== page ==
SM: When you came on board there were 4,400 students. What happened next?
WB: We had to take a step back in the sense that we had added a lot of degrees very hastily. In assessing the quality of our programs, we realized that many of the ones we had were just placed into the program without research. Things are like that when you are an entrepreneur and decisions were made to get the program started, but we needed to begin to improve the sophistication of our programs.
We pruned some of our degree programs which had low enrollment. Once we could demonstrate that the programs we had were of acceptable quality and enrollment, we could then focus on back-office systems. We had a home-grown computer system which was held together by a single person. We actually contracted with a large IT firm to build us a new system that conformed with the proper documentation structure and programming standards.
We designed a back office that was very scalable. This was intentional because I don’t think we were customer service-oriented enough and at times could not respond on a timely basis. We had started out as a correspondence school with some online catalogues. Once we moved to entirely online operations, the back office was not ready for it. In many cases students’ calls and emails would go unanswered for several days.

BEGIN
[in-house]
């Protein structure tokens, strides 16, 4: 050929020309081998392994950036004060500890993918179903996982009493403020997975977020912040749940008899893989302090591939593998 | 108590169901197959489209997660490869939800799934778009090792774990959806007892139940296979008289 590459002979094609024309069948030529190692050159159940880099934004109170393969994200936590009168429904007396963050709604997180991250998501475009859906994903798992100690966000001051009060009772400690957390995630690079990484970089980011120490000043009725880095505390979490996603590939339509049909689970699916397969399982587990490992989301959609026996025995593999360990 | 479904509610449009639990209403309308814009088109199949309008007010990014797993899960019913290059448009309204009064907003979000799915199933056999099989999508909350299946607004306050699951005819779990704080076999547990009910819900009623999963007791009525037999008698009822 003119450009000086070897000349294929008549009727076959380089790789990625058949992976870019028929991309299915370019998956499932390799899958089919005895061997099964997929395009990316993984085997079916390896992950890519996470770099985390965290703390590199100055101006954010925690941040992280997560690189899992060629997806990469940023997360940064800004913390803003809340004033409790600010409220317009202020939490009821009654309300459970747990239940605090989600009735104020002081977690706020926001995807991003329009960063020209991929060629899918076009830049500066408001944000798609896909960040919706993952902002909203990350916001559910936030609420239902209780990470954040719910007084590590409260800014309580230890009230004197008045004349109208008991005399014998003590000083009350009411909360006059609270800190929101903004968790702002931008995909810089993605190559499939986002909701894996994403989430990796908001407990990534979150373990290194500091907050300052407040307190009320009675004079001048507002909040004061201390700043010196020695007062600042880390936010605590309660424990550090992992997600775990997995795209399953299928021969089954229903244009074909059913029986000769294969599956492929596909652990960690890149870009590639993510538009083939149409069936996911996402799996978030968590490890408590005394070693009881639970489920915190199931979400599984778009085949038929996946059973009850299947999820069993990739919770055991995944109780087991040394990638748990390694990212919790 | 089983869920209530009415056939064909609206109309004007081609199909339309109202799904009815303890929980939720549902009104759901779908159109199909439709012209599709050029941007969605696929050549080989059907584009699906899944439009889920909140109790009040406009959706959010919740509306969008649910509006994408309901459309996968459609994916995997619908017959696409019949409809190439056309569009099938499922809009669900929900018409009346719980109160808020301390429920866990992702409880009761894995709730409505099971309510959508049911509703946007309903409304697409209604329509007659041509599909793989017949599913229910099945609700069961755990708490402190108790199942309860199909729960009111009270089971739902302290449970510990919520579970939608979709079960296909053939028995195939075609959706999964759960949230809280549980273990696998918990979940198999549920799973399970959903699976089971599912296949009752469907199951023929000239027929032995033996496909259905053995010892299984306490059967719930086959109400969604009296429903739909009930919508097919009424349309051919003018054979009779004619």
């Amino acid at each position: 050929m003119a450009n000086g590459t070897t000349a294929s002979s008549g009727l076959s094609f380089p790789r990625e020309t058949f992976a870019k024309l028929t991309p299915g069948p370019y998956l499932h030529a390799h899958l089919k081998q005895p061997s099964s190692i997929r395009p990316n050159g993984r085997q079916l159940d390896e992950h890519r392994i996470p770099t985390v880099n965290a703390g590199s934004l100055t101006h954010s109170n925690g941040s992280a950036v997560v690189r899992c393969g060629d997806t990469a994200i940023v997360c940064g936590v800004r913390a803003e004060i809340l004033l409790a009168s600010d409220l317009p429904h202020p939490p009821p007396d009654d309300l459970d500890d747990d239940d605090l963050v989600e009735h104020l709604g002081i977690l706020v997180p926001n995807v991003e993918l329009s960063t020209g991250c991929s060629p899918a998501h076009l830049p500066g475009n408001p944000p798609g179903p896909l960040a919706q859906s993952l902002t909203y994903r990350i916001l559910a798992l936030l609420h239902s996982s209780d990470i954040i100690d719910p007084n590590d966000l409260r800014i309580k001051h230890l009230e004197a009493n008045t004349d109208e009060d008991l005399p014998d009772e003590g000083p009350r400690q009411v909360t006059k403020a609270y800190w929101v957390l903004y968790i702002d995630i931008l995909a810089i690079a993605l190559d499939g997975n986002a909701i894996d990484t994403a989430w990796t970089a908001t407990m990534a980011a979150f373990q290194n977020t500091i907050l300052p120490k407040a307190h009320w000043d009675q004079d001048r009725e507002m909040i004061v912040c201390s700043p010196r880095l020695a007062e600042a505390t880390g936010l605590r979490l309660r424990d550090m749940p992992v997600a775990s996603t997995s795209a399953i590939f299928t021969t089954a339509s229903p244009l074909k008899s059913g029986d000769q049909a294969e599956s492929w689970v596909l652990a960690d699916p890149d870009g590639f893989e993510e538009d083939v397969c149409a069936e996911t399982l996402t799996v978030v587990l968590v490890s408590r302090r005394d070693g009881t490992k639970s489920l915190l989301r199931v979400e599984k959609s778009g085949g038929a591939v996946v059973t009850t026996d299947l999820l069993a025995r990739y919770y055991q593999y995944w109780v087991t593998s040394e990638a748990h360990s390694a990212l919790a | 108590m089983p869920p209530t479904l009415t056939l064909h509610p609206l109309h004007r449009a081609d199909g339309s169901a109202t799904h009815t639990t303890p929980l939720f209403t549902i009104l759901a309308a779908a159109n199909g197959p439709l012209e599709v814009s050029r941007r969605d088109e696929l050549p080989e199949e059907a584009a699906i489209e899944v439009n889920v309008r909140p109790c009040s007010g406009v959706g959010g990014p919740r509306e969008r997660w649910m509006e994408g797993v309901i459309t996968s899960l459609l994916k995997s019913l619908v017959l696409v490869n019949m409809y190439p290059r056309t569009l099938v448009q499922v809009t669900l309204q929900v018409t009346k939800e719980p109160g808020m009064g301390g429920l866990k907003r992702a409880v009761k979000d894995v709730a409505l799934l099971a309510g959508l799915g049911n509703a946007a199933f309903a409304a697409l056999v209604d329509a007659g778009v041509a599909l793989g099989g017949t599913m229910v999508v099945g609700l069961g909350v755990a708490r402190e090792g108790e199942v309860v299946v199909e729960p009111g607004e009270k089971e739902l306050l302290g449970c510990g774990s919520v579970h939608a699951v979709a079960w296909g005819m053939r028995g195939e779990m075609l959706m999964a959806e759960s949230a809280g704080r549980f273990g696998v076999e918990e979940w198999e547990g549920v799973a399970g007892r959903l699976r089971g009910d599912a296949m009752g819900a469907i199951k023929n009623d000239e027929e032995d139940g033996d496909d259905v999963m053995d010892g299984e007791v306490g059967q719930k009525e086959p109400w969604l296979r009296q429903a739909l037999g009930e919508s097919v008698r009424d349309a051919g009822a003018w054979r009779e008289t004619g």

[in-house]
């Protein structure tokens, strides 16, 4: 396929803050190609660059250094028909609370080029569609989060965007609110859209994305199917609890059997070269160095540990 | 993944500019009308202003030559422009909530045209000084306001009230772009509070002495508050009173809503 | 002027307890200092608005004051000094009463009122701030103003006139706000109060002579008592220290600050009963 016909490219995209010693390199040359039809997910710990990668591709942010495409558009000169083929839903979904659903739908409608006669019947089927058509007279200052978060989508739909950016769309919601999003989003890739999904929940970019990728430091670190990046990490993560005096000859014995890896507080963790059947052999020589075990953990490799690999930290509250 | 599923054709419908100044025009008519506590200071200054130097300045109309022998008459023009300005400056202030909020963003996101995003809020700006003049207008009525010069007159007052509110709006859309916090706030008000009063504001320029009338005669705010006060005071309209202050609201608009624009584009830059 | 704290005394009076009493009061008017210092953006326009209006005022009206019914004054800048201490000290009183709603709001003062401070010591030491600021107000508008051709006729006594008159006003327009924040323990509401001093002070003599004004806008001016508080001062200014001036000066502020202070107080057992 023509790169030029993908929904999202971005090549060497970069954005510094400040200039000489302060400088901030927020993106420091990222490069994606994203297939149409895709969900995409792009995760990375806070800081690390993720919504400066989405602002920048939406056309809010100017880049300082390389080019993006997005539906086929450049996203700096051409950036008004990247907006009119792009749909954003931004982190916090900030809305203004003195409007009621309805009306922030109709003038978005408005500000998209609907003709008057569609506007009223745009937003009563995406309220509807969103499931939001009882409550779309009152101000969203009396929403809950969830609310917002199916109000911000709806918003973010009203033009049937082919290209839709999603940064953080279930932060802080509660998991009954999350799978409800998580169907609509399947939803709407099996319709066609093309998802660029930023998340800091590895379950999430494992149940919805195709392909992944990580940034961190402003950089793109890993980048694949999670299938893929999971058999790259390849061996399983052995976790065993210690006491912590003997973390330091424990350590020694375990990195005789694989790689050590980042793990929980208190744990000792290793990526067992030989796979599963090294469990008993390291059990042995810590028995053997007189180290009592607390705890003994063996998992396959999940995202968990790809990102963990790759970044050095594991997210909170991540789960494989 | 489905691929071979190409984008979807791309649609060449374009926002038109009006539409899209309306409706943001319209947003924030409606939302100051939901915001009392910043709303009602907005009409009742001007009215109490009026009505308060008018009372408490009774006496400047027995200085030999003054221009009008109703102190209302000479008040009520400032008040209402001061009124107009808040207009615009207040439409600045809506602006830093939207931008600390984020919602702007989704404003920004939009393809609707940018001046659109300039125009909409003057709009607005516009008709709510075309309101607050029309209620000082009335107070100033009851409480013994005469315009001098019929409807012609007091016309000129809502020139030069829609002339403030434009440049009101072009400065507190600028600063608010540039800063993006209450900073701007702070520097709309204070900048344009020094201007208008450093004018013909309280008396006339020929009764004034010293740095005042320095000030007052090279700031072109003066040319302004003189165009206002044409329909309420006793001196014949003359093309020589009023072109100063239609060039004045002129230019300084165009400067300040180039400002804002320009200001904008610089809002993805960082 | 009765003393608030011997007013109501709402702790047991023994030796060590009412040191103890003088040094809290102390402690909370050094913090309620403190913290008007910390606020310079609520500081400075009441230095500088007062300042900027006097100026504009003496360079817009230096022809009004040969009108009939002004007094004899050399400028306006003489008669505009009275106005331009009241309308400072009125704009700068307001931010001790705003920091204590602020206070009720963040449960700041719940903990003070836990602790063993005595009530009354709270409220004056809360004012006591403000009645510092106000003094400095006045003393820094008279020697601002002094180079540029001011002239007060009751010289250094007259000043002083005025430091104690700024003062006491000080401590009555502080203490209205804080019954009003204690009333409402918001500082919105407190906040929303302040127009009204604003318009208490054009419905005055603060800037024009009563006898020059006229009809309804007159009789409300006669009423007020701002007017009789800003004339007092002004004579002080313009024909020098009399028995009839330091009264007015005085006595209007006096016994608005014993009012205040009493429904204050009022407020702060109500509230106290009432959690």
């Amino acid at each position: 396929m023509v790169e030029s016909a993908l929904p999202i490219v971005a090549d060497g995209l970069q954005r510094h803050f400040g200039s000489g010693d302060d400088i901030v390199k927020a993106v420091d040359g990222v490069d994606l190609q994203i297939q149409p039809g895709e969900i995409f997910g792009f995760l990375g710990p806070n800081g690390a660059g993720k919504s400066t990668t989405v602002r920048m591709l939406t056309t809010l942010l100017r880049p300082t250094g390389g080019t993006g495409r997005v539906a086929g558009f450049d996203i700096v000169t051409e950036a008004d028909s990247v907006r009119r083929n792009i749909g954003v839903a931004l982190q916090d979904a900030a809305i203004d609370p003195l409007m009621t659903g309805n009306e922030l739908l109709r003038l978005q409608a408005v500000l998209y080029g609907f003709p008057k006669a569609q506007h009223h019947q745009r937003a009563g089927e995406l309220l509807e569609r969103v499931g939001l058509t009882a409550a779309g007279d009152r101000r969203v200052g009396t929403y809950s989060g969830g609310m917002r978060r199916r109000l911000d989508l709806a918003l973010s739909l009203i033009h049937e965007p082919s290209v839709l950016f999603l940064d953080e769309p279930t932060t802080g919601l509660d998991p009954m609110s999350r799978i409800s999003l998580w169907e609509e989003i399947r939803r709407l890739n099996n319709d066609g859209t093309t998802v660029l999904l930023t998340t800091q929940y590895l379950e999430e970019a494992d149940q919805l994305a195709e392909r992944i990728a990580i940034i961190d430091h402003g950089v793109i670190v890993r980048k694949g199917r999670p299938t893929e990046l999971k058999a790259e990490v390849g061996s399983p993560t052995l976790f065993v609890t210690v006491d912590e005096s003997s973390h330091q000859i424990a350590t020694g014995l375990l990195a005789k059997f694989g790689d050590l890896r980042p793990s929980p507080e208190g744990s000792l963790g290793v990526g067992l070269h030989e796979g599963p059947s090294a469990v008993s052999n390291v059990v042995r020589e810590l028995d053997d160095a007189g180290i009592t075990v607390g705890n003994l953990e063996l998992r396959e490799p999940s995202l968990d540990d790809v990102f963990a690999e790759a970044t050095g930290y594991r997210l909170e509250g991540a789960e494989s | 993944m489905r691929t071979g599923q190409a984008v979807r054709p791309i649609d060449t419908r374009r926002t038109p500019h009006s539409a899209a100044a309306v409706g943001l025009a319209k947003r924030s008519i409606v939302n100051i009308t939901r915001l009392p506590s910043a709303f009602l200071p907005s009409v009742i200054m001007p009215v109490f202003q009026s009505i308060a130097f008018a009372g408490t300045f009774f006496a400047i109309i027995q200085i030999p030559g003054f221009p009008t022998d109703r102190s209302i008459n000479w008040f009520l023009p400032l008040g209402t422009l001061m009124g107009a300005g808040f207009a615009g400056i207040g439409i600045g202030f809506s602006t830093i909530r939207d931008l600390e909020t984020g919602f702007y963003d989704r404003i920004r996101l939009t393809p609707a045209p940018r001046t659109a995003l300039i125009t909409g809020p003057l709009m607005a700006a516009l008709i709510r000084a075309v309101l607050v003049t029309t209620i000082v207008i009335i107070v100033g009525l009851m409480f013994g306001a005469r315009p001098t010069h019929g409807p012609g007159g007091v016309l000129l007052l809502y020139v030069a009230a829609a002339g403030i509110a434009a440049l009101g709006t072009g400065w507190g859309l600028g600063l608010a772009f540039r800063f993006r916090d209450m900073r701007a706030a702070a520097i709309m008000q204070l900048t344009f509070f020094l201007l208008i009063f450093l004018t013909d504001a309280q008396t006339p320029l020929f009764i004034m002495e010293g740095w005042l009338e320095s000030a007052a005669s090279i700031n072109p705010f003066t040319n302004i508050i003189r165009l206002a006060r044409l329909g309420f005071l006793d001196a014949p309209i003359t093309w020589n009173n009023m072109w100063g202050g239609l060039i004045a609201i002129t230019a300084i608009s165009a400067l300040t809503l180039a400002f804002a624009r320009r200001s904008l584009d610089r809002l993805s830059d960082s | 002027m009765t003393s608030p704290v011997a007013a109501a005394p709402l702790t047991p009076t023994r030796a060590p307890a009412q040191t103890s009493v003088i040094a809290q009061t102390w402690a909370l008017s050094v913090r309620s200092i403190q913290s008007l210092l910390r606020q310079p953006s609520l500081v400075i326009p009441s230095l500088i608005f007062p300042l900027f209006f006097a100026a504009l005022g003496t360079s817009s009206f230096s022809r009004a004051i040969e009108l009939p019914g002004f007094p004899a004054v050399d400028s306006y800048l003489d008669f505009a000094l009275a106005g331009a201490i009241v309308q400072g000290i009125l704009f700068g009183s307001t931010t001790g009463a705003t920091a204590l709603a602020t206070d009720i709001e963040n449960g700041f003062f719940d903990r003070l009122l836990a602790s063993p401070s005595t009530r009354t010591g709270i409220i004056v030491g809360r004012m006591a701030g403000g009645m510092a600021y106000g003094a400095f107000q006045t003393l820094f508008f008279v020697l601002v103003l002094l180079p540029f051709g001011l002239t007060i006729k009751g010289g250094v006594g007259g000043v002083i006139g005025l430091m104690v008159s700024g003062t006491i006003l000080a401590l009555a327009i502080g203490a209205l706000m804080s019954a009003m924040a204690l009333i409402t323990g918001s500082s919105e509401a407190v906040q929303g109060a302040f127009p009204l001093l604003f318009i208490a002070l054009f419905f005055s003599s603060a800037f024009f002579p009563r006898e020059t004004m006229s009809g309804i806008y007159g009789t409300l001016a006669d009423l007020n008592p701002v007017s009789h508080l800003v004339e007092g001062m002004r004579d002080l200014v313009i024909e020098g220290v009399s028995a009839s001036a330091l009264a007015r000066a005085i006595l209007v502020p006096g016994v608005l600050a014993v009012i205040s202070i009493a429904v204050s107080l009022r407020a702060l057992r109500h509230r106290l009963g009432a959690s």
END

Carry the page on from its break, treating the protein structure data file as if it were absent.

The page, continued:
As a result, we built a very tight system that we call partnership at a distance. We provide students with access to all the services that they would expect to see at a traditional university, which include student advising, catalog selection, online registration and payment of courses. Everything is available online 24×7. It was a huge infrastructure investment.
At the same time, we hired some key individuals on the academic side. This was going on simultaneously with our IT infrastructure investment. In 2003 we had our first visit from the North Central Association, and we were granted candidacy in 2004. They gave us a list of items to approve on over the next two years. In 2004 I was appointed CEO by the board, which wanted to make a change from the founder and I was the only internal candidate.
I wanted to continue to focus on the issues that were important to both accreditation and student retention. That meant focus needed to remain on the quality of our academics and of our student services.
SM: How long did it take you to get accreditation?
WB: We applied in 2003 and received accreditation in 2006.
SM: That is pretty fast.
WB: We worked day and night seven days a week on improvements.
SM: I have talked to some people who say it takes ten years to get regional accreditation.
WB: It can take ten years. There are some schools that have never achieved regional accreditation and just give up. The secret is to focus on the process and the regulations. It is much easier to get there if you already have students. I think the schools that have the toughest times are the schools that start from scratch and don’t really focus on the accreditation when they are started up. They then get into policies and procedures that are difficult to change.
In our particular case, we were accredited by a national accrediting body and at the same time we were focused on some of the issues that the military had with the differences between national and regional accreditation. We were committed as a management team to do whatever it took to make sure that our programs were perceived as quality programs by the accreditation boards.